At 8:00 pm, Olu delivers a powerful monologue, declaring that “The great architect in the history of the world is not man, it is water.” Again the writer alludes to the metaphor as a creator of destiny, which brings to mind lines which occur later in the first act. In these lines Wanita, mother of Samson recites, “I sometimes think it is the Will of God.”
Olu continues to talk about the River people and the Mountain people. Samson’s mother tries desperately to “cure” him. She attempts everything but in vain.
“The highlight was the witch doctor,” someone mentions during the 15 minutes break after act 1. The conviction in which the witch doctor—again one of the chorus—carries their lines with such confidence and understanding fully the character of manipulation; when she delivers the line “Completely cured for one year”, the audience almost hesitates to laugh, showing how much Beau makes use of dark British humor.
The director, realizing that Beau is a poet who not only understands Shakespeare but intently steals from him, took the writers through readings and re-readings of long impassioned difficult monologues from the plays Merchant of Venice and Macbeth. These plays foster the believable delivery of such lines as: “Homosexuality is a distant grievance; the real problem is corruption”, as well as the more subtle “You are my wife and I command you to forgive me!”
”A distant mountain”
For some reason, I cannot get the line out of my head: “You seem like a distant mountain to me, Samson”. A line which the actress Wanita interpreted extremely delicately, and you could hear how drawn in the audience was as the theatre cooled to near silence.
I feel that line defines the struggle and drama of the play. The writer’s determined struggle to understand the gay character of Samson, who keeps denying him the right to say “I am cured”.
It feels as if the writer had no other choice than to see Samson this way, not having any idea of how to solve the problem of Samson’s sexuality, seen through the eyes of a mother. “I am going to take away a lot. We need to remove our placards… the tree is in the garden,” Wanita says, pointing to a bush through the window.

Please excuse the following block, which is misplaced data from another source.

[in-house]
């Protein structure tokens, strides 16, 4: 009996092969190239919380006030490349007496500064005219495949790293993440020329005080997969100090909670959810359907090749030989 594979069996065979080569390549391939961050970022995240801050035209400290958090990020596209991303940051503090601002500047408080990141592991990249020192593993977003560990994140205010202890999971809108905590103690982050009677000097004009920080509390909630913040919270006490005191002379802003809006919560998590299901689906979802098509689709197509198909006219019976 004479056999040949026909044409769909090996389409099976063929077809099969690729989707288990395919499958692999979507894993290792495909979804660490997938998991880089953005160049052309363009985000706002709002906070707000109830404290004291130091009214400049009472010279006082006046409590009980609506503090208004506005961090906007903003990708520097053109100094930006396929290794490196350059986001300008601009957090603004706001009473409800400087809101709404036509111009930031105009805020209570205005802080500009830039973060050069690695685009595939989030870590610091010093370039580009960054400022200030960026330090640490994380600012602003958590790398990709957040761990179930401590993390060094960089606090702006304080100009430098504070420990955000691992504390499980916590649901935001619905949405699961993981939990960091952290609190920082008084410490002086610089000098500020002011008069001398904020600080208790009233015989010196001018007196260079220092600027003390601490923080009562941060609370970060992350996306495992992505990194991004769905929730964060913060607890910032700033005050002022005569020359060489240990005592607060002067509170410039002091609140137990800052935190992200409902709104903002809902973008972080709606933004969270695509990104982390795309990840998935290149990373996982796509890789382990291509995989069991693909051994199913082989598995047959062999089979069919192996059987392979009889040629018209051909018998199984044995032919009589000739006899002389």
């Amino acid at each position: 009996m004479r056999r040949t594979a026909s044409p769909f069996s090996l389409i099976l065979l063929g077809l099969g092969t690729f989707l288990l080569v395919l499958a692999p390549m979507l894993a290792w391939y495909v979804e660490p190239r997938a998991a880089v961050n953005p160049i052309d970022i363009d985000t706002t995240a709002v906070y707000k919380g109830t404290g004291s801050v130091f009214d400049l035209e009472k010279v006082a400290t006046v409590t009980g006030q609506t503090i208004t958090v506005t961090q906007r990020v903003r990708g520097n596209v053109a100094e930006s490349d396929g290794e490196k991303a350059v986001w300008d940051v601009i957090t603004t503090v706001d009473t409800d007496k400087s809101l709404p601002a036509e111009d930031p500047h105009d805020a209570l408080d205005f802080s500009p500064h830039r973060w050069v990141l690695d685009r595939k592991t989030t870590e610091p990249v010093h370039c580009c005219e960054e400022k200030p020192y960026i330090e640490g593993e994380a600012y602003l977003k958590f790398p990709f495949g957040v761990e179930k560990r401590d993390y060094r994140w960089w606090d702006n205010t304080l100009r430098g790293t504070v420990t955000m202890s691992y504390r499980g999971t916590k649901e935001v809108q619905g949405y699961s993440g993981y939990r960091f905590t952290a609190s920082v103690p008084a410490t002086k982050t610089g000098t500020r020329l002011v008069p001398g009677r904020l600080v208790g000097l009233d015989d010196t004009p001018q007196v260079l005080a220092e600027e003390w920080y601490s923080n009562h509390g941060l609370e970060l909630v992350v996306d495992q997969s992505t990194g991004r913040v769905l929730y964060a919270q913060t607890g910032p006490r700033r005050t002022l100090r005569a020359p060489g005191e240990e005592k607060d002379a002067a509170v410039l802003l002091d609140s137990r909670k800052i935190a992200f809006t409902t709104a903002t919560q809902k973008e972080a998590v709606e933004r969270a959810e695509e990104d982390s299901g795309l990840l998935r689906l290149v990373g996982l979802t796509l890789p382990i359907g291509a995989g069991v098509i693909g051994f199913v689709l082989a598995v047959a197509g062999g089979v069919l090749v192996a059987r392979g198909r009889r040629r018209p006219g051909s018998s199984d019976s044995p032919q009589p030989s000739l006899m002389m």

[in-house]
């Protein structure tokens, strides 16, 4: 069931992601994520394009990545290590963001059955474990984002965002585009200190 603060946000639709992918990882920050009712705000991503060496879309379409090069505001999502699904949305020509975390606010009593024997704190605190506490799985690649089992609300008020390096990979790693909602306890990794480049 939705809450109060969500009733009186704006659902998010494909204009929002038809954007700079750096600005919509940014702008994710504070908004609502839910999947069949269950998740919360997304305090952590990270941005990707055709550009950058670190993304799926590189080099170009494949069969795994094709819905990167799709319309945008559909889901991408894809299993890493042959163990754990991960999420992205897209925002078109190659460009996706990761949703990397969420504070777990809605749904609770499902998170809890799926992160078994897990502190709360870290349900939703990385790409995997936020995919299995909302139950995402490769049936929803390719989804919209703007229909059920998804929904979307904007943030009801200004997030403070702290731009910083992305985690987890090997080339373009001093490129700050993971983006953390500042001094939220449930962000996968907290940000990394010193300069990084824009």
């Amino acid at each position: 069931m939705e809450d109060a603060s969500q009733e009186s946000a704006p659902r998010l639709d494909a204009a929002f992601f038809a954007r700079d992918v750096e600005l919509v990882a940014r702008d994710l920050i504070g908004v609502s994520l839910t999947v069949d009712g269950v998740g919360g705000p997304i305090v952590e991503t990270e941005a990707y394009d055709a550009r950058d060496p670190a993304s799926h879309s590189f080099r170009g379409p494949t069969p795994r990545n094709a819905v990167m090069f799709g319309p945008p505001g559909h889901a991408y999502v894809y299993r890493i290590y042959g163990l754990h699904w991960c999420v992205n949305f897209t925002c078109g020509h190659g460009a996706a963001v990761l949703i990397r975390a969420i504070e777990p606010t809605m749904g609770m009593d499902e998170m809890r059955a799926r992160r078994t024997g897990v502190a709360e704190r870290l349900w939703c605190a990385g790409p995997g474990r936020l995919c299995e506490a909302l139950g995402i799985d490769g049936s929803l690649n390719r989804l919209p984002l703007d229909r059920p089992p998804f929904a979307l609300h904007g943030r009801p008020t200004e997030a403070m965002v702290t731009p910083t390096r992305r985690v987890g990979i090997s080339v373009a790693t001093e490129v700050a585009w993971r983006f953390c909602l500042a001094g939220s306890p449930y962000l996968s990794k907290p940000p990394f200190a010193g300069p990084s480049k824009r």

This tree she is talking about comes rushing back to my mind. “Like a distant mountain, Samson.” A distant vista, which cannot be seen except on clear days when the clouds are cleared. There is that sense that this is the point which will never be reached; unfathomed. Wanita breaks down and cries.
The project was not conceived as a radicalized idea four months ago, when two Englishmen, having known each other a rather short time through mutual friends, sat down over a coffee and decided to work on a stage play. Four weeks later they had an outline and then Angella joined the team as director.
Yesterday, I watched as the cast practiced a choral version of the main theme, The River and the Mountain complete with poetic lyrics written by David in a quasi-broadway style. The group gathered around the stage and belted out unhesitantly “It’s the riveeeerrr … and the mountain”, before being abruptly interrupted by Angella asking, “So you don’t sound like a primary school choir?” To which the group vehemently adjusted their harmonies.
”You know, I’m gay”
As the second act grapples with issues of political scandal and religious commercialism, I realize that several of the characters are simply faucets of the same persona. Even, Olu and Samson are the same persona, just like Jesus and Judas were different aspects of the same persona.
But the real story occurs when the main characters Olu and Samson meet each other. First as primary school children, where in the play, mother says, Samson played Jesus and Olu played Judas. And then again as adults, they try singing just like in the old days, at which point Samson confesses “You know, I’m gay”.
Each meeting of these different faucets of the same persona reflect a deeper meaning, which is the submission to a supreme destiny of sorts, represented by the water that flows throughout the play, whether in the form of rain, river or even on top of an unreachable mountain.
However, there is heroism in the willingness to die for what he believes to be the true self, which is the moral of the story. That one can go to such extremes to prove that the self exists.
It is so clear that the writer is struggling from the dark to see even the smallest light, turning all that darkness into comedy. It is a painful, crucial process. The second half is where this aspect of poetry plays out, continually cutting, revisiting, and at once throwing everything together.
When I frame this through the conservative liberal views of the producer David Cecil, one is prepared—even as they name and set themselves apart by identifying themselves as gay—to become the true radical who dies in martyrdom, a very close allusion to that liberal anarchist and Queer activist David Kato that was found murdered in his own home last year.
Serubiri Moses has been published in The New Vision reviewing live music. As a poet, he is featured on the pan African website, Badilisha Poetry Exchange.
All photos by courtesy of The River and the Mountain Facebook-page.